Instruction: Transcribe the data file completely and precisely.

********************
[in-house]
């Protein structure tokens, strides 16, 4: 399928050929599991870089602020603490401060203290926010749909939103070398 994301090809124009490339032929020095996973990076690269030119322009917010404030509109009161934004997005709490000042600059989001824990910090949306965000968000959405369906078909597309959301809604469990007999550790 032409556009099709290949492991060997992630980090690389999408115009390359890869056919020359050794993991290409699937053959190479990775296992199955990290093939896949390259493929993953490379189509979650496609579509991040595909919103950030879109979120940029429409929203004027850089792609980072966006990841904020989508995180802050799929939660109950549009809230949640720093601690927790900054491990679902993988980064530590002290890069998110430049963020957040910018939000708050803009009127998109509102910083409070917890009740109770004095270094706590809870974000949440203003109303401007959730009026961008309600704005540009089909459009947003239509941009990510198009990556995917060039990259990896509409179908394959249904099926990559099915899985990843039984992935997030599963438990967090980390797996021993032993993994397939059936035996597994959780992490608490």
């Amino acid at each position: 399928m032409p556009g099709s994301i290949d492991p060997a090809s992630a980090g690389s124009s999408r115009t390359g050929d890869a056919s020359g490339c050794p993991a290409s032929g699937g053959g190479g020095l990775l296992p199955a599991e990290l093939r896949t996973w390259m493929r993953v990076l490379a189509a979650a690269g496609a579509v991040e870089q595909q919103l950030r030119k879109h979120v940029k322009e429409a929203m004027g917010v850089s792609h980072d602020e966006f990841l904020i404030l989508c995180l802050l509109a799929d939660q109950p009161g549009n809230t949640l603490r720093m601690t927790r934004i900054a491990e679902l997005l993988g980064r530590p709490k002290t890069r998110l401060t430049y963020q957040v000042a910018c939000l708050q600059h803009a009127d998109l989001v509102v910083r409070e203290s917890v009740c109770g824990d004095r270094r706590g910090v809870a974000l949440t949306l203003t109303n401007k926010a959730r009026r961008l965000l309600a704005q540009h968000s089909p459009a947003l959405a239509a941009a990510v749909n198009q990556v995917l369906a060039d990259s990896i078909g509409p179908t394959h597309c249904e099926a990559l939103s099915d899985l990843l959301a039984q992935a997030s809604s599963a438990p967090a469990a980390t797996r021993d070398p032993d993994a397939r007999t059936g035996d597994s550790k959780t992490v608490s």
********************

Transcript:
[in-house]
């Protein structure tokens, strides 16, 4: 399928050929599991870089602020603490401060203290926010749909939103070398 994301090809124009490339032929020095996973990076690269030119322009917010404030509109009161934004997005709490000042600059989001824990910090949306965000968000959405369906078909597309959301809604469990007999550790 032409556009099709290949492991060997992630980090690389999408115009390359890869056919020359050794993991290409699937053959190479990775296992199955990290093939896949390259493929993953490379189509979650496609579509991040595909919103950030879109979120940029429409929203004027850089792609980072966006990841904020989508995180802050799929939660109950549009809230949640720093601690927790900054491990679902993988980064530590002290890069998110430049963020957040910018939000708050803009009127998109509102910083409070917890009740109770004095270094706590809870974000949440203003109303401007959730009026961008309600704005540009089909459009947003239509941009990510198009990556995917060039990259990896509409179908394959249904099926990559099915899985990843039984992935997030599963438990967090980390797996021993032993993994397939059936035996597994959780992490608490």
């Amino acid at each position: 399928m032409p556009g099709s994301i290949d492991p060997a090809s992630a980090g690389s124009s999408r115009t390359g050929d890869a056919s020359g490339c050794p993991a290409s032929g699937g053959g190479g020095l990775l296992p199955a599991e990290l093939r896949t996973w390259m493929r993953v990076l490379a189509a979650a690269g496609a579509v991040e870089q595909q919103l950030r030119k879109h979120v940029k322009e429409a929203m004027g917010v850089s792609h980072d602020e966006f990841l904020i404030l989508c995180l802050l509109a799929d939660q109950p009161g549009n809230t949640l603490r720093m601690t927790r934004i900054a491990e679902l997005l993988g980064r530590p709490k002290t890069r998110l401060t430049y963020q957040v000042a910018c939000l708050q600059h803009a009127d998109l989001v509102v910083r409070e203290s917890v009740c109770g824990d004095r270094r706590g910090v809870a974000l949440t949306l203003t109303n401007k926010a959730r009026r961008l965000l309600a704005q540009h968000s089909p459009a947003l959405a239509a941009a990510v749909n198009q990556v995917l369906a060039d990259s990896i078909g509409p179908t394959h597309c249904e099926a990559l939103s099915d899985l990843l959301a039984q992935a997030s809604s599963a438990p967090a469990a980390t797996r021993d070398p032993d993994a397939r007999t059936g035996d597994s550790k959780t992490v608490s």